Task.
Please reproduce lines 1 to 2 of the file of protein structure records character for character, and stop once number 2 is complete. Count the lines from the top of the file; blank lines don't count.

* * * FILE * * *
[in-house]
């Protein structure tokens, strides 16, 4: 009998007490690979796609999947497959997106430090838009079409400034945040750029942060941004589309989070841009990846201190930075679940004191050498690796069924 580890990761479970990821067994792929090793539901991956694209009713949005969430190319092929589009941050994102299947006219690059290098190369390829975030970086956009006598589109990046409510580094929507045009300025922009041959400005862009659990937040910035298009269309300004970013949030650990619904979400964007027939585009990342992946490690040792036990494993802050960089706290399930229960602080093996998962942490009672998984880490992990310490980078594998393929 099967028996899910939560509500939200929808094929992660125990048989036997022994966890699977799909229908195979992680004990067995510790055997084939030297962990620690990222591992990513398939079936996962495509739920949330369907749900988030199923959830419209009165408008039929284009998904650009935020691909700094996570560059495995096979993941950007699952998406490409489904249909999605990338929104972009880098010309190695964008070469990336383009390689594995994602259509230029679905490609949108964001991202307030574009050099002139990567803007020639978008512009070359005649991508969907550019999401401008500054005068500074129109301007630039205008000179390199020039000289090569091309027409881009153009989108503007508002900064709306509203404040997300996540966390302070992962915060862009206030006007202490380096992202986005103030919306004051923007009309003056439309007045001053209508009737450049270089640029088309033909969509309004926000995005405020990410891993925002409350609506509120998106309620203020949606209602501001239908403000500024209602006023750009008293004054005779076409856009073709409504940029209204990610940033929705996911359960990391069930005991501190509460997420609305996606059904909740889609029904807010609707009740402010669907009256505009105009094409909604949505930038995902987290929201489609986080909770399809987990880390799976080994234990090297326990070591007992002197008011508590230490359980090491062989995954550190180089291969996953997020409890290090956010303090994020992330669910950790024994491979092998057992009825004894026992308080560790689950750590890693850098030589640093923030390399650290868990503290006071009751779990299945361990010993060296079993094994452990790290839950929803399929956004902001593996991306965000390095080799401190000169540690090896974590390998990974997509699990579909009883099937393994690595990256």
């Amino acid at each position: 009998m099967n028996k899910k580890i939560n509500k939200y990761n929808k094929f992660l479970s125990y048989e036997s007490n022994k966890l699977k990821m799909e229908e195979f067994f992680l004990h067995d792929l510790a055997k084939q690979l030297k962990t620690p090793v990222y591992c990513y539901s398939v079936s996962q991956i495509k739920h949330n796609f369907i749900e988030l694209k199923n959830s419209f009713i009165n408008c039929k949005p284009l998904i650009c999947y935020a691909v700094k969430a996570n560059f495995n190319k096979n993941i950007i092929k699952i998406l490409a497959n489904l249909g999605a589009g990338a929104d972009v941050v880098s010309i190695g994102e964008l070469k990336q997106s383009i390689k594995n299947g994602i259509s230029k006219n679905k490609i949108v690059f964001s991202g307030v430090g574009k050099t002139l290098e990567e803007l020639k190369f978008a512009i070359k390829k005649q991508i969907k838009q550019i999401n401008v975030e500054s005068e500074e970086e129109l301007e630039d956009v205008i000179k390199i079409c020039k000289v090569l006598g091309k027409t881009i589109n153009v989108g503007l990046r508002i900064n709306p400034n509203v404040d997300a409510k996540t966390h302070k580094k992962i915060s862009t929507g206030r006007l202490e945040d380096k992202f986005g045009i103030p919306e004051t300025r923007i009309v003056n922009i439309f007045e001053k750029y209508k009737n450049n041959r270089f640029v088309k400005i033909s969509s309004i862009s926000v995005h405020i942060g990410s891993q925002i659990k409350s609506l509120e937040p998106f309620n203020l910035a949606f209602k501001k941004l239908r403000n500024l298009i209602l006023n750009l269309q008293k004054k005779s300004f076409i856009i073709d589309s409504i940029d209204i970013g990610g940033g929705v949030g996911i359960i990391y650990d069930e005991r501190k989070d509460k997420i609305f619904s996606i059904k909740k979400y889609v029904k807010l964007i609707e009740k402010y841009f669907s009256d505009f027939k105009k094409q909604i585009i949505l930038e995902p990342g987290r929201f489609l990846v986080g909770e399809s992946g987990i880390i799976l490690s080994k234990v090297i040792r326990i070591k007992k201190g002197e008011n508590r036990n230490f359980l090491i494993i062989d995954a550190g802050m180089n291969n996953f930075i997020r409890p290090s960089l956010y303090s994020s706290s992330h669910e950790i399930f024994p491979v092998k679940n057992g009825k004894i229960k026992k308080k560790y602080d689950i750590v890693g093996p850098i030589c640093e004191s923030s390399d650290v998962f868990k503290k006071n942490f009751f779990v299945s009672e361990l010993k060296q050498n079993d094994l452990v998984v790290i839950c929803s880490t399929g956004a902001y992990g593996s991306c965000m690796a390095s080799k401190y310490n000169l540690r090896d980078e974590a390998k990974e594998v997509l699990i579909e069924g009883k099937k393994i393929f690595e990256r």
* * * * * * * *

[in-house]
């Protein structure tokens, strides 16, 4: 009998007490690979796609999947497959997106430090838009079409400034945040750029942060941004589309989070841009990846201190930075679940004191050498690796069924 580890990761479970990821067994792929090793539901991956694209009713949005969430190319092929589009941050994102299947006219690059290098190369390829975030970086956009006598589109990046409510580094929507045009300025922009041959400005862009659990937040910035298009269309300004970013949030650990619904979400964007027939585009990342992946490690040792036990494993802050960089706290399930229960602080093996998962942490009672998984880490992990310490980078594998393929 099967028996899910939560509500939200929808094929992660125990048989036997022994966890699977799909229908195979992680004990067995510790055997084939030297962990620690990222591992990513398939079936996962495509739920949330369907749900988030199923959830419209009165408008039929284009998904650009935020691909700094996570560059495995096979993941950007699952998406490409489904249909999605990338929104972009880098010309190695964008070469990336383009390689594995994602259509230029679905490609949108964001991202307030574009050099002139990567803007020639978008512009070359005649991508969907550019999401401008500054005068500074129109301007630039205008000179390199020039000289090569091309027409881009153009989108503007508002900064709306509203404040997300996540966390302070992962915060862009206030006007202490380096992202986005103030919306004051923007009309003056439309007045001053209508009737450049270089640029088309033909969509309004926000995005405020990410891993925002409350609506509120998106309620203020949606209602501001239908403000500024209602006023750009008293004054005779076409856009073709409504940029209204990610940033929705996911359960990391069930005991501190509460997420609305996606059904909740889609029904807010609707009740402010669907009256505009105009094409909604949505930038995902987290929201489609986080909770399809987990880390799976080994234990090297326990070591007992002197008011508590230490359980090491062989995954550190180089291969996953997020409890290090956010303090994020992330669910950790024994491979092998057992009825004894026992308080560790689950750590890693850098030589640093923030390399650290868990503290006071009751779990299945361990010993060296079993094994452990790290839950929803399929956004902001593996991306965000390095080799401190000169540690090896974590390998990974997509699990579909009883099937393994690595990256």